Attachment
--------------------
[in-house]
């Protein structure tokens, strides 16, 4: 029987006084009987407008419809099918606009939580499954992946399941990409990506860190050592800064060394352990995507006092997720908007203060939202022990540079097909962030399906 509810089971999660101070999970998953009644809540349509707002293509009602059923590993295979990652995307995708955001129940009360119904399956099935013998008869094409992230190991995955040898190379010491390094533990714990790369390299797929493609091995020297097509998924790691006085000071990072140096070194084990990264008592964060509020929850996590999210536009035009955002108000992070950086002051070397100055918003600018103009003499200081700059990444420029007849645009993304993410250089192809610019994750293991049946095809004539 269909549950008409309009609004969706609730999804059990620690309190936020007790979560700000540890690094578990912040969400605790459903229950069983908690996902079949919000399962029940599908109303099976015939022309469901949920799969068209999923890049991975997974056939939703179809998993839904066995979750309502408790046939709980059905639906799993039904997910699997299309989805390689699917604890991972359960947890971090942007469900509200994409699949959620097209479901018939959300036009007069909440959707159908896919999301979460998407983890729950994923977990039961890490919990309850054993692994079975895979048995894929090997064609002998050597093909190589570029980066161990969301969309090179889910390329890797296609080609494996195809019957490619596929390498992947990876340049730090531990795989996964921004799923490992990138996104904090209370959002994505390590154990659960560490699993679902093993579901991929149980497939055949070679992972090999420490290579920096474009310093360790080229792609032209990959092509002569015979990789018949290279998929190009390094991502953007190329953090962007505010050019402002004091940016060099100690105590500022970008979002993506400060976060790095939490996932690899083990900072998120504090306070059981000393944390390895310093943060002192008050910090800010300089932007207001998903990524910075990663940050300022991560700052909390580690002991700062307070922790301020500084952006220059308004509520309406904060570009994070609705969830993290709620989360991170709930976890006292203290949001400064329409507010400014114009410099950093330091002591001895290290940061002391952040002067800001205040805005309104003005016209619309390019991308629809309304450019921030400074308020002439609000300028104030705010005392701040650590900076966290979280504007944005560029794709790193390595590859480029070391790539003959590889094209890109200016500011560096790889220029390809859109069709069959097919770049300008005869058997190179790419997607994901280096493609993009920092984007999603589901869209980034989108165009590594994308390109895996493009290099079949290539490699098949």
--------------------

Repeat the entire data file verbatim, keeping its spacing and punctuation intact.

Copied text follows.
[in-house]
């Protein structure tokens, strides 16, 4: 029987006084009987407008419809099918606009939580499954992946399941990409990506860190050592800064060394352990995507006092997720908007203060939202022990540079097909962030399906 509810089971999660101070999970998953009644809540349509707002293509009602059923590993295979990652995307995708955001129940009360119904399956099935013998008869094409992230190991995955040898190379010491390094533990714990790369390299797929493609091995020297097509998924790691006085000071990072140096070194084990990264008592964060509020929850996590999210536009035009955002108000992070950086002051070397100055918003600018103009003499200081700059990444420029007849645009993304993410250089192809610019994750293991049946095809004539 269909549950008409309009609004969706609730999804059990620690309190936020007790979560700000540890690094578990912040969400605790459903229950069983908690996902079949919000399962029940599908109303099976015939022309469901949920799969068209999923890049991975997974056939939703179809998993839904066995979750309502408790046939709980059905639906799993039904997910699997299309989805390689699917604890991972359960947890971090942007469900509200994409699949959620097209479901018939959300036009007069909440959707159908896919999301979460998407983890729950994923977990039961890490919990309850054993692994079975895979048995894929090997064609002998050597093909190589570029980066161990969301969309090179889910390329890797296609080609494996195809019957490619596929390498992947990876340049730090531990795989996964921004799923490992990138996104904090209370959002994505390590154990659960560490699993679902093993579901991929149980497939055949070679992972090999420490290579920096474009310093360790080229792609032209990959092509002569015979990789018949290279998929190009390094991502953007190329953090962007505010050019402002004091940016060099100690105590500022970008979002993506400060976060790095939490996932690899083990900072998120504090306070059981000393944390390895310093943060002192008050910090800010300089932007207001998903990524910075990663940050300022991560700052909390580690002991700062307070922790301020500084952006220059308004509520309406904060570009994070609705969830993290709620989360991170709930976890006292203290949001400064329409507010400014114009410099950093330091002591001895290290940061002391952040002067800001205040805005309104003005016209619309390019991308629809309304450019921030400074308020002439609000300028104030705010005392701040650590900076966290979280504007944005560029794709790193390595590859480029070391790539003959590889094209890109200016500011560096790889220029390809859109069709069959097919770049300008005869058997190179790419997607994901280096493609993009920092984007999603589901869209980034989108165009590594994308390109895996493009290099079949290539490699098949």